Q&A with Courtney Sina Meredith
Talanoa with Tautai’s Director and artist Etanah Fuimaono-Lalau
Courtney Sina Meredith: I heard about Etanah Lalau before I met her, she was described to me by someone I respected as ‘hard working and very talented’. Known for her efforts to ignite creative community engagement in her own backyard, I looked forward to our paths crossing. Serendipitously, and after working with Tautai in a range of capacities for a decade, I became the Creative New Zealand Pasifika Internships Project Manager for 2018, a programme I had long supported and admired – and who should be selected as an intern that year? Etanah Lalau.
It was my joy and service to support the five Tautai interns for 2018 through what proved to be a year of great metamorphosis for us all. Etanah moved to Tauranga to work at the Tauranga Art Gallery. Her team quickly fell in love with her and it didn’t take long until she had an army of friends and supporters singing her praises. She made an impact, improved systems and processes, and developed confidence in fundraising and event management.
It wasn’t all easy, there were a good deal of challenges that year and the sacred connection between Tuakana and Teina is a mutual exchange – I learned a lot from Etanah too during that period. Since then, she has stayed true to her creative path and found new ways to keep bringing light and alofa to everyone around her. Here we are full circle – connecting again, with Etanah sharing some lockdown musings.
CSM: Firstly, where are you in lockdown and who’s in your bubble?
EL: I’m in Heretaunga (Upper Hutt) with my parents, sister, 3 brothers, niece and nephew.
CSM: How is the lockdown impacting your creative practice?
EL: For the most part I enjoy this time being still, mentally, physically and spiritually. I can be an introvert sometimes, so this lockdown is really feeding that part in me.
Before lockdown I’ve struggled to prioritise my creative practice either because of juggling work, business planning, wedding planning or other community commitments. Now that I’m home every day, it felt like I was always on the go – until now. With more time in my hands and less commuting, my inner creativity has burst out and I’m loving every minute of it. ‘Stay Still’ is a work that reflects me enjoying creating from home.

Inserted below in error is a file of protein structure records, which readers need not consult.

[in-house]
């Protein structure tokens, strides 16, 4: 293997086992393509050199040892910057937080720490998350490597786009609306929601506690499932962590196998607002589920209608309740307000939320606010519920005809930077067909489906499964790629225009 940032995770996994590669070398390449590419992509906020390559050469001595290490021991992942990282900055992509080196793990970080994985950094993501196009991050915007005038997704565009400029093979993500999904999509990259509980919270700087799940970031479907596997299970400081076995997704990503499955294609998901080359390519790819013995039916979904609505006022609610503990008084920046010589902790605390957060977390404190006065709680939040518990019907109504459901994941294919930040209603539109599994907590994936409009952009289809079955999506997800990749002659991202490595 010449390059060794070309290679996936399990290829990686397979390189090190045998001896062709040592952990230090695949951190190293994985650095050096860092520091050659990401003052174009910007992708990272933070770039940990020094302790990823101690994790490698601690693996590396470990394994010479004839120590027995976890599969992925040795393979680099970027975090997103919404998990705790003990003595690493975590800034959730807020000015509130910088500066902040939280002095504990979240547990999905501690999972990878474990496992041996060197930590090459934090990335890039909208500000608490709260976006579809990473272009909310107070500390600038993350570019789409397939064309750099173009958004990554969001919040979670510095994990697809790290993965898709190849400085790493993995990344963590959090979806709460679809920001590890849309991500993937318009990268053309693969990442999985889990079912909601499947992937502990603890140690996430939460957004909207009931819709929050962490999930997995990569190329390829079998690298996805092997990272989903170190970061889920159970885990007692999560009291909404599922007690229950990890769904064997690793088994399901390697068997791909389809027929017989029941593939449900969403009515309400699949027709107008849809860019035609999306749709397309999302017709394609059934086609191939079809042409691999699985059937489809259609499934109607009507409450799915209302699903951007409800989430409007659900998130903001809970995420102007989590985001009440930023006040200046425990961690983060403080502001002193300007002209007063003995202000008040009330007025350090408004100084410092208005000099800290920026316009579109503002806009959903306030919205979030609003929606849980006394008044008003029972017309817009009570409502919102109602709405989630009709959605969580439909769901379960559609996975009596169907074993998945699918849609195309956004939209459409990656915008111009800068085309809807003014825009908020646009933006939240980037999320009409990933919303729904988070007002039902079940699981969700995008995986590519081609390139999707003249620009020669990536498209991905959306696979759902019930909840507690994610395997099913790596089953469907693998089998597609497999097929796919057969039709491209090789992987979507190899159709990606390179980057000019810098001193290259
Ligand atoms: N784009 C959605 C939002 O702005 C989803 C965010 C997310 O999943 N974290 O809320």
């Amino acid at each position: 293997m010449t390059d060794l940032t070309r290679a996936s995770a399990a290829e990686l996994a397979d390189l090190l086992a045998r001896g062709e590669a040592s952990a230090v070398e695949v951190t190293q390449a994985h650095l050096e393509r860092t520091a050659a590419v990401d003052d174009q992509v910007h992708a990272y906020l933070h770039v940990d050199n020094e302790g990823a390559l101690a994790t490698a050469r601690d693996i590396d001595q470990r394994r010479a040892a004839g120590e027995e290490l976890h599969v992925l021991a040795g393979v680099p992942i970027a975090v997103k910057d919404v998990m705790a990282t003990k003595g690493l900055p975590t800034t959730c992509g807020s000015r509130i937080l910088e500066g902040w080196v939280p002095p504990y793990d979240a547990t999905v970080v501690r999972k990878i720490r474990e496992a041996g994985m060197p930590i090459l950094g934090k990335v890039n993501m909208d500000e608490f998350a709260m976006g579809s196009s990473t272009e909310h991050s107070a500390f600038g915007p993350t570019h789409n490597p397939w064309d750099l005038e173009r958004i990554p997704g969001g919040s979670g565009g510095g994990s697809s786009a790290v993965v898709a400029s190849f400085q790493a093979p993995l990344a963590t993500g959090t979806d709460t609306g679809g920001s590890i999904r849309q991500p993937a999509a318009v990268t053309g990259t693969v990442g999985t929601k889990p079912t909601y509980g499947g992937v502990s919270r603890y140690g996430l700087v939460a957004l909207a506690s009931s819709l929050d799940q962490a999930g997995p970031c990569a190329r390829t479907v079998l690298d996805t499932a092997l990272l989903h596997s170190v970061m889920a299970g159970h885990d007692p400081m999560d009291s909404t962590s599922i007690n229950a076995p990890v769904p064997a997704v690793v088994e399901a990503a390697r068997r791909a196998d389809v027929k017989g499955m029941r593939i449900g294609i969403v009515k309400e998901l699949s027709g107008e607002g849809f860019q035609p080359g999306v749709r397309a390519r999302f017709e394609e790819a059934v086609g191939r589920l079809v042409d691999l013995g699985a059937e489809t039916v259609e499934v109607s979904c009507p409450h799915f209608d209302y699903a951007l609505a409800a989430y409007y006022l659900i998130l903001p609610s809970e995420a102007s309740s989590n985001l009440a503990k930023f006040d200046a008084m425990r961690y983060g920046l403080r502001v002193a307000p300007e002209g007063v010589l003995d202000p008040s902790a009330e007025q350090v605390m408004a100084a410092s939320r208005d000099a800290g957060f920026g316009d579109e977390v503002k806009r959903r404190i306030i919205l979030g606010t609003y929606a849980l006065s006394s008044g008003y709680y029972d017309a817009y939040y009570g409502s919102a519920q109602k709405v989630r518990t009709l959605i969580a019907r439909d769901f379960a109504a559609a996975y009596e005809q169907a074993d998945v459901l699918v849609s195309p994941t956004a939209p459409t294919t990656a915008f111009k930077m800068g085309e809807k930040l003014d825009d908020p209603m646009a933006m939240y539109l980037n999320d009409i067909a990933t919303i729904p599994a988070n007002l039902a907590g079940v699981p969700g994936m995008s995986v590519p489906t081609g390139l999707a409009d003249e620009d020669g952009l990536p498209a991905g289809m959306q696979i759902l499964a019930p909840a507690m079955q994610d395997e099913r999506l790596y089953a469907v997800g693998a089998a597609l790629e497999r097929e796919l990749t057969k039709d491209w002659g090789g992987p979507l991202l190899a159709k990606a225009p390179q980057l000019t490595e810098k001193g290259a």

I’ve also been challenged too with lockdown limiting public physical interactions. For someone like me who loves to explore digital mediums in my art practice, I am one of the least people to share and post on social media. Now everyday all I want to do is connect with family and friends online. The lockdown has challenged me to break down my walls and share a little more online. I’m in the middle of curating a digital safe space for our rangatahi at Taita Clubhouse. I’m learning and growing at the same time. It’s hard work! My hat goes off to those who are savvy with social media all day, every day.
CSM: Going forward, what sort of change do you hope to see in the arts in Aotearoa?
EL: I hope to see more embracement and curiosity for Pasifika art even in the most unusual of spaces. It can be uncomfortable spaces sometimes but who knows what doors will open or what bridges will give us access to more opportunities. In our homes, I hope to hear more Pasifika parents, grandparents and families supporting their children’s interest in the arts. They are either our first supporters or our first dream killers. It’s important to tap into our tupulaga and what they love to do early in life. The conversation starts at home. Also, I hope to see an increase of Pasifika artists and art practitioners in positions of leadership and influence.
CSM: What or who is inspiring you right now?
EL: My family inspires me right now. Everyone’s trying something new at home whether it’s making art with me, baking, starting Zumba classes in the morning, dressing their Sunday best for church online in the sitting room – we find it difficult to do quirky/fun things on a daily norm so I applaud them for making a collective effort to keeping our bubble mentally and physically healthy.
On the frontline, I’m inspired by our Prime Minister Jacinda and all of Aotearoa’s essential workers. Feeling proud to have such leadership coming from her during today’s pandemic.
With the arts I’m inspired by works from our own Pasifika artists. There’s too many to name but off the top of my head – Layplan, the Fafswag collective, Katharine Losi Atafu-Mayo and Tia Sagapolutele to name a few. I admire their courage to live in their truth.
CSM: What do you miss most about life before lockdown?
EL: I miss physically interacting with my community, from extended family members, friends, rangatahi at my workplace and local bakers. We definitely weren’t designed on earth to isolate that’s for sure! I miss nature as well, going on small hikes and walks. And not going to lie, I miss me a list of takeaways, but I won’t even start that convo ha!
CSM: Do you have any recommendations for good books, films, TV series, podcasts or quarantunes?
EL: Lately, Jojo Rabbit by Taika has sat at the top for a while. Slew is my YouTube artist, or the Earth series are the go to’s for an easy watch.
CSM: Do you have any words of advice for other Pacific artists as to what’s sustained you during this period of global transformation?
EL: Keep on making. Keep on sharing. Always speak from love, even amongst differences, pain and suffering.
Artists in general I believe are deep feelers of the world. They are bold because of the way they navigate life in the world through gut instincts and feelings. They know when the world is sick and when it’s healthy because of their gift in observing the world. Their works are always highlighted during and after major cultural shifts and no doubt societies will look to them right now for inspiration, healing and hope.